Optimizing endothelial cell functionalization for cell therapy of vascular proliferative disease using a direct contact co-culture system
Increased susceptibility to thrombosis, neoatherosclerosis, and restenosis due to incomplete regrowth of the protective endothelial layer remains a critical limitation of the interventional strategies currently used clinically to relieve atherosclerotic obstruction. Rapid recovery of endothelium holds promise for both preventing the thrombotic events and reducing post-angioplasty restenosis, providing the rationale for developing cell delivery strategies for accelerating arterial reendothelialization. The successful translation of experimental cell therapies into clinically viable treatment modalities for restoring vascular endothelium critically depends on identifying strategies for enhancing the functionality of endothelial cells (EC) derived from high cardiovascular risk patients, the target group for the majority of angioplasty procedures. Enhancing EC-associated nitric oxide (NO) synthesis by inducing overexpression of NO synthase (NOS) has shown promise as a way of increasing paracrine activity and restoring function of EC. In the present study, we developed a direct contact co-culture approach compatible with highly labile effectors, such as NO, and applied it for determining the effect of EC functionalization via NOS gene transfer on the growth of co-cultured arterial smooth muscle cells (A10 cell line) exhibiting the defining characteristics of neointimal cells. Bovine aortic endothelial cells magnetically transduced with inducible NOS-encoding adenovirus (Ad) formulated in zinc oleate-based magnetic nanoparticles (MNP[iNOSAd]) strongly suppressed growth of proliferating A10 and attenuated the stimulatory effect of a potent mitogen, platelet-derived growth factor (PDGF-BB), whereas EC functionalization with free iNOSAd or MNP formulated with a different isoform of the enzyme, endothelial NOS, was associated with lower levels of NO synthesis and less pronounced antiproliferative activity toward co-cultured A10 cells. These results show feasibility of applying magnetically facilitated gene transfer to potentiate therapeutically relevant effects of EC for targeted cell therapy of restenosis. The direct contact co-culture methodology provides a sensitive and reliable tool with potential utility for a variety of biomedical applications.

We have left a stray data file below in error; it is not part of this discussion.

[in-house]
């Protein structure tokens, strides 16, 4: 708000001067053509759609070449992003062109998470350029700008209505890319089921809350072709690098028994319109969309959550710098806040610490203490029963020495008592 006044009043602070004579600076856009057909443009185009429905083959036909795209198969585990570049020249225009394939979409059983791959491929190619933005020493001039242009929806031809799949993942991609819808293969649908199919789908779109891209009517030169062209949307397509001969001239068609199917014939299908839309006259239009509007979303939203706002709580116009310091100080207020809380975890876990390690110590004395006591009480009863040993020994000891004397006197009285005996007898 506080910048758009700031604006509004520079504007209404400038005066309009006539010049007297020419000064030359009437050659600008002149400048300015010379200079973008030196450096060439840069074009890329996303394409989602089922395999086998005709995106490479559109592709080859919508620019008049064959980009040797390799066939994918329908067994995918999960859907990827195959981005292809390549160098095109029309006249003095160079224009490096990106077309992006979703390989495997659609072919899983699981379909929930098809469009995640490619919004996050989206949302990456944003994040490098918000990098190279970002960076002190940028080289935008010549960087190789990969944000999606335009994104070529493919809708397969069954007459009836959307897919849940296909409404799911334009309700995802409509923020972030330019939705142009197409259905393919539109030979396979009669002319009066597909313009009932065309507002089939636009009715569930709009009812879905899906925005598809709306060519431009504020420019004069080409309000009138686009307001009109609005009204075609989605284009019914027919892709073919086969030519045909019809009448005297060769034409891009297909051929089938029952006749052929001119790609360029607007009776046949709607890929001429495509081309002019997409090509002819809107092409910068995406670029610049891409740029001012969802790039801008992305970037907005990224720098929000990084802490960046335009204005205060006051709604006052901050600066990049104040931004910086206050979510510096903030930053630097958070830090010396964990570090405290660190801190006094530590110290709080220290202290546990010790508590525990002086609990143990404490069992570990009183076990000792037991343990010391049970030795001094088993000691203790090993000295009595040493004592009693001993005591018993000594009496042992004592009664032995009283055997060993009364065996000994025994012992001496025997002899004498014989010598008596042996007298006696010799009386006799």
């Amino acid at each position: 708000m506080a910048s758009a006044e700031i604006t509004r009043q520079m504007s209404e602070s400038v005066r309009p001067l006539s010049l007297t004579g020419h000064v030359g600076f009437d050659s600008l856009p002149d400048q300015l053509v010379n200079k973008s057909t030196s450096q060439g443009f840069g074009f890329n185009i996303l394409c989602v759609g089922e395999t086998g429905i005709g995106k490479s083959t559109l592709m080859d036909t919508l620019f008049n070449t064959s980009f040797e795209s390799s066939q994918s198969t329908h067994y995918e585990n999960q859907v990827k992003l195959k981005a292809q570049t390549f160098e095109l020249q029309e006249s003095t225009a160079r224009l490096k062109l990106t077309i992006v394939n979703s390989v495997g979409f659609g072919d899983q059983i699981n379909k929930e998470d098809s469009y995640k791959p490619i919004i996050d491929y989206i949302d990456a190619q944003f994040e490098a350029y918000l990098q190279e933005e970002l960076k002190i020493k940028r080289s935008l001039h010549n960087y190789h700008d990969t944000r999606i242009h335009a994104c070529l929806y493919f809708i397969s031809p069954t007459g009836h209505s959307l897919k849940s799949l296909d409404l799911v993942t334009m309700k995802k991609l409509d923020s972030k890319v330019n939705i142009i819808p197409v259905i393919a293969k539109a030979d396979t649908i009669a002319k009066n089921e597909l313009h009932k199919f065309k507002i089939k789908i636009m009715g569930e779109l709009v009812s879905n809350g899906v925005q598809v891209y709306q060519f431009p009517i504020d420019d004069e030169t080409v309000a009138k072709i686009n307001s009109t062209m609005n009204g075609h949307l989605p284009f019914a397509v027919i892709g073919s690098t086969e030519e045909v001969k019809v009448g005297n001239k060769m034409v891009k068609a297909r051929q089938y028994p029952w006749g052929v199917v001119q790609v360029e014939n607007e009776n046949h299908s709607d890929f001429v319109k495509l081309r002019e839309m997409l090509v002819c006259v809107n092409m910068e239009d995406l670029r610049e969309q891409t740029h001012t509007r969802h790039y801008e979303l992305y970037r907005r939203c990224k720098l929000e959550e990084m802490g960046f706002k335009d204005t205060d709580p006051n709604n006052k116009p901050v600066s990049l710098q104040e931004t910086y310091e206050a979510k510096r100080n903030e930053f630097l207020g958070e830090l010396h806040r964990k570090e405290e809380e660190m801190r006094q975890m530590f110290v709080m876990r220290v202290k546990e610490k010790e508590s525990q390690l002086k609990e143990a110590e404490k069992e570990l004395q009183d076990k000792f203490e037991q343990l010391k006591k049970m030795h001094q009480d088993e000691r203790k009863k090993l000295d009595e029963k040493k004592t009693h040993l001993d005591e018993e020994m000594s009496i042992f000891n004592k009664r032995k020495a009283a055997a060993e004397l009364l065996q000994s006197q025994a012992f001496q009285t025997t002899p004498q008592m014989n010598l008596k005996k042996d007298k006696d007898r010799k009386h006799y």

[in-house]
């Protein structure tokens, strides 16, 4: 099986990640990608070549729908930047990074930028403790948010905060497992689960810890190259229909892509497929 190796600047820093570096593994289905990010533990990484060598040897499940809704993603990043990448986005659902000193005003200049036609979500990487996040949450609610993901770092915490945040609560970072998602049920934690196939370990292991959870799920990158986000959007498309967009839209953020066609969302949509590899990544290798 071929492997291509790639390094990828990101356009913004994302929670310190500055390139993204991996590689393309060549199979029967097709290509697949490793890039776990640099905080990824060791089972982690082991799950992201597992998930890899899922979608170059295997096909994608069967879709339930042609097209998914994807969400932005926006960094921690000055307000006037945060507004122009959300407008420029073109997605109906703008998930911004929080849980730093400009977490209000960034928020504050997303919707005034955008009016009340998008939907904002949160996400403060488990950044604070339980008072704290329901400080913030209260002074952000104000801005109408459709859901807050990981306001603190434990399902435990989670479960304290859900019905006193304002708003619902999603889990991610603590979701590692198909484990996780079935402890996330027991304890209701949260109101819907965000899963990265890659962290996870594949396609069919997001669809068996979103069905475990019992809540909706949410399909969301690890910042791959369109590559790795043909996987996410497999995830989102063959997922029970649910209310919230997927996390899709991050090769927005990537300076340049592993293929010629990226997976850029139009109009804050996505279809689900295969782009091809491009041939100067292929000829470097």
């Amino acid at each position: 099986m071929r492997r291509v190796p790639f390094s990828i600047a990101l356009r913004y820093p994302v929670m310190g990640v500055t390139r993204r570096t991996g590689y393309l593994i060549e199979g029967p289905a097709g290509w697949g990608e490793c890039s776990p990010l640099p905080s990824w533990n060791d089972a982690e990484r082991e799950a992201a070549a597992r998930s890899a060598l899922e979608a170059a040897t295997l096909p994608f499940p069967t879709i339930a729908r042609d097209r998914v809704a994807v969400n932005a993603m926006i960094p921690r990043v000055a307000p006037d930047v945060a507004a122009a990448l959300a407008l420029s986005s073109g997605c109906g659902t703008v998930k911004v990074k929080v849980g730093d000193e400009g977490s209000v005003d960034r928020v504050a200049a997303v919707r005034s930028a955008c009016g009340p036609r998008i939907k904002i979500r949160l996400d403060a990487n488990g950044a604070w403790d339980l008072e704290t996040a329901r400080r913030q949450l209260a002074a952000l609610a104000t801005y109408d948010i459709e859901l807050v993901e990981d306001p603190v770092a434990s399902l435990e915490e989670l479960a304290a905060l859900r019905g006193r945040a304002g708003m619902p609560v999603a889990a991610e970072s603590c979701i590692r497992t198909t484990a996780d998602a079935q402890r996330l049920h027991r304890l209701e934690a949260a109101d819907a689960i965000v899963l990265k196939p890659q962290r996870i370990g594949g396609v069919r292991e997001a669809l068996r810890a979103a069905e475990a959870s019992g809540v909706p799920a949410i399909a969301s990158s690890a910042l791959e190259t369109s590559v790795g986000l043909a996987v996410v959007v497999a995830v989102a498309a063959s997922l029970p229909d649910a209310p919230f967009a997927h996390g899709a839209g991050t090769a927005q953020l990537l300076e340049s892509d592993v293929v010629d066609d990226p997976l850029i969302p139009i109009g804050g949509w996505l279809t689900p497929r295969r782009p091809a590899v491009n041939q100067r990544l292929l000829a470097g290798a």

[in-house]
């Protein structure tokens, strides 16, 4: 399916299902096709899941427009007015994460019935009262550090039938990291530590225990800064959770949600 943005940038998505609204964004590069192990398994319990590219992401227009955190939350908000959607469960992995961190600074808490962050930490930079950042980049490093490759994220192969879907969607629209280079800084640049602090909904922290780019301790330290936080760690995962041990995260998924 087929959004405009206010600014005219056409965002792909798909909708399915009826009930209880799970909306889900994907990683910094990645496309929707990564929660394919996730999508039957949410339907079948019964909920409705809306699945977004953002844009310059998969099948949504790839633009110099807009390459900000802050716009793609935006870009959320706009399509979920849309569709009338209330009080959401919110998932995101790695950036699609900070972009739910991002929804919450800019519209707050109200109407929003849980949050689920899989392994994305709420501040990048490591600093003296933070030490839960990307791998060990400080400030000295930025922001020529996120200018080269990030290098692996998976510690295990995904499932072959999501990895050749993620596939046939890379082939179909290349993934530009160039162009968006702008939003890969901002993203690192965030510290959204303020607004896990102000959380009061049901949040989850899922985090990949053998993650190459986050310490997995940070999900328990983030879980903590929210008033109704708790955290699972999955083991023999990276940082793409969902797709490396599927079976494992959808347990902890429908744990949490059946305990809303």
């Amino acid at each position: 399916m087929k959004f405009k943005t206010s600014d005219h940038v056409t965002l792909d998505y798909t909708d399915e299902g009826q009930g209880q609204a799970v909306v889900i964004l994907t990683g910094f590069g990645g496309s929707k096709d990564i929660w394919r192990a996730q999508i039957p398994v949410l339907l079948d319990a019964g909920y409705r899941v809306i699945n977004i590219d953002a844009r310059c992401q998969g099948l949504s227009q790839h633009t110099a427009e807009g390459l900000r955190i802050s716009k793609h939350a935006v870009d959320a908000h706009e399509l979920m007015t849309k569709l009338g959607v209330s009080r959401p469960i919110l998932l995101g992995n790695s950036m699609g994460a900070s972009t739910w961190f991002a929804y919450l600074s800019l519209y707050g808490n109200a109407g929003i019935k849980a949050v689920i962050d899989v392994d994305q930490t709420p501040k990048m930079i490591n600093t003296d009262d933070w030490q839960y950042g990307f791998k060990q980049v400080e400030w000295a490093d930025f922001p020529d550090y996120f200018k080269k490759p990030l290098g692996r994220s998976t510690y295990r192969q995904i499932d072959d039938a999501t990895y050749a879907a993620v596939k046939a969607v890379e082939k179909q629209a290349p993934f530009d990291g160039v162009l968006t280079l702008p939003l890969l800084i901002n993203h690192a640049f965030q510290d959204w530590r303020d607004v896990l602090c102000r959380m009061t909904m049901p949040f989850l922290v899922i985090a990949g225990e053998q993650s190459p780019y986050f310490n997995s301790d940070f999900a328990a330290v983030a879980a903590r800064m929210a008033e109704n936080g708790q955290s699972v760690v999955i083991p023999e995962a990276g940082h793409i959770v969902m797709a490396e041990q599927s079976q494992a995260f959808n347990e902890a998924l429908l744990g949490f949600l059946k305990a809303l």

KeywordsDirect contact co-culture system Stent angioplasty Nitric oxide Endothelial cell Smooth muscle cell Magnetic nanoparticle
This research was supported by US National Heart, Lung, and Blood Institute grants T32-HL007915 (MRB), R01-HL111118, and R21-HL131016 (MC); a grant from The W.W. Smith Charitable Trust; and The Children’s Hospital of Philadelphia Research Funds including the William J. Rashkind Endowment, Erin’s Fund, and The Kibel Foundation (RJL).
Compliance with ethical standards
The authors declare that they have no conflict of interest.
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